'Whenever a male stripper takes their clothes off, they've still go, like, a fireman's hat on, or a tool belt on, or a policeman's gun on a hostler, right? Because even when a man's naked, a woman wants to know that he has a job.'
Comedian Jim Jefferies
Next three shots from Annika Hoogeveen
I didn't know much about the history of Chippendales until starting to work on this series of posts. Many of you may be aware of the sordid past of founder Steve Banerjee, but I was fascinated to learn of his violent history and death in 1994. I would guess most fans of the show and dancers don't research it's history, but to me, the history of Chippendales is one the most interesting pieces of the story.
'Chippendales was founded in Los Angeles in the early Eighties by an American called Somen 'Steve' Banerjee. He wanted to transform male stripping from a sleazy hen-night sideshow into a kind of mini-Broadway extravaganza that would attract middle-class women. It was successful. But then Banerjee went bonkers. Because he hired a hitman - yes, you read that correctly, a hitman - to wipe out some of his former strippers who had set themselves up as competition in other strippering (if that's the word) troupes. Banerjee was apprehended by the FBI and hanged himself in prison in 1994. No strippers died, but it cast a dark shadow on the Chippendales' world.'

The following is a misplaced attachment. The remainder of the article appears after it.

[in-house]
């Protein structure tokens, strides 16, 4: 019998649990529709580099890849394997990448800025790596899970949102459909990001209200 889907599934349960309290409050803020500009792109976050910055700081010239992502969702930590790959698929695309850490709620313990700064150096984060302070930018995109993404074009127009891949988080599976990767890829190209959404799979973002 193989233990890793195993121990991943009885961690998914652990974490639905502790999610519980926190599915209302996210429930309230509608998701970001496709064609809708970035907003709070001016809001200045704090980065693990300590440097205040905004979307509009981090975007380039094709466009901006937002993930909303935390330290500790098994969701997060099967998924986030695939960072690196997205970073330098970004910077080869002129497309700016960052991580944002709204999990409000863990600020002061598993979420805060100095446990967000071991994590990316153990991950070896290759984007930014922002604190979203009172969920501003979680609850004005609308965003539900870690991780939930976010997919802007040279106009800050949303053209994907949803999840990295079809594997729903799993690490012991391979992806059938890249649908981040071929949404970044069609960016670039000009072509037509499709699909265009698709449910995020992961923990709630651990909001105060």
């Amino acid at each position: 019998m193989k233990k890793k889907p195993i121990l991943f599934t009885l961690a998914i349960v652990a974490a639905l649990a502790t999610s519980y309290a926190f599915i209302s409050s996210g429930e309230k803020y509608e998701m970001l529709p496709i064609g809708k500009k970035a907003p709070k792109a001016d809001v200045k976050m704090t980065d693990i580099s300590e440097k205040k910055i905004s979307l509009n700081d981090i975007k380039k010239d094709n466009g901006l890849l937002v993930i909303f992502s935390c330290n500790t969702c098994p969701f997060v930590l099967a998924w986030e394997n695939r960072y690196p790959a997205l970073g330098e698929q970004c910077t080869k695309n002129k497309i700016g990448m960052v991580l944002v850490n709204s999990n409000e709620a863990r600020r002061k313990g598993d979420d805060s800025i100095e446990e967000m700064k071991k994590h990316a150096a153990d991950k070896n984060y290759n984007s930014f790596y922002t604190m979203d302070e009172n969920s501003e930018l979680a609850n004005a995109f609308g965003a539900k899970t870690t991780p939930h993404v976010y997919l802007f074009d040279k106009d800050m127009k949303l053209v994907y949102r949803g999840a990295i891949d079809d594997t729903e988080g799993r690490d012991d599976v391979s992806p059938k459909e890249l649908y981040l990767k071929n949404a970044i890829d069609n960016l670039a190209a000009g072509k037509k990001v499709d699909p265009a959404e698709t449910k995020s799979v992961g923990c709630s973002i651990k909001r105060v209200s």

One thing I may have in common with Banerjee is the art of the tease. I purposely structure FH to have an element of tease. When I'm sent images, I am sometimes disappointed when they're all nudes. My favorite sets usually start with portraits, and clothed shots, then shirtless and nudes. For me the tease, the build up, add to the enjoyment of full nude images. Now Chippendales, except for the occasional wardrobe malfunction, doesn't provide the full Monty, but then again if it did, it most likely would not have reach the levels of popularity that did in the eighties and nineties.
In addition to being all tease, one of the biggest complaints I have heard about Chippendales is that it's geared towards a mostly female audience. For some reason this never really bothered me. I understand that women need a place to enjoy themselves, away from men, a place that is just for them. I get that when Chippendales began, there weren't as many places for men to see male strippers, but I understand it from a marketing stand point, especially in the eighties. We also all know that there were a fair share of gay dancers, and the company was fully aware that many of those buying the calendars, playing cards and merchandise were men. Today, men are welcome to attend the shows but from what I have read, very few actually attend. I'm not really sure I would have any interest today, but would have loved to have been in the audience at some of the shows early performances.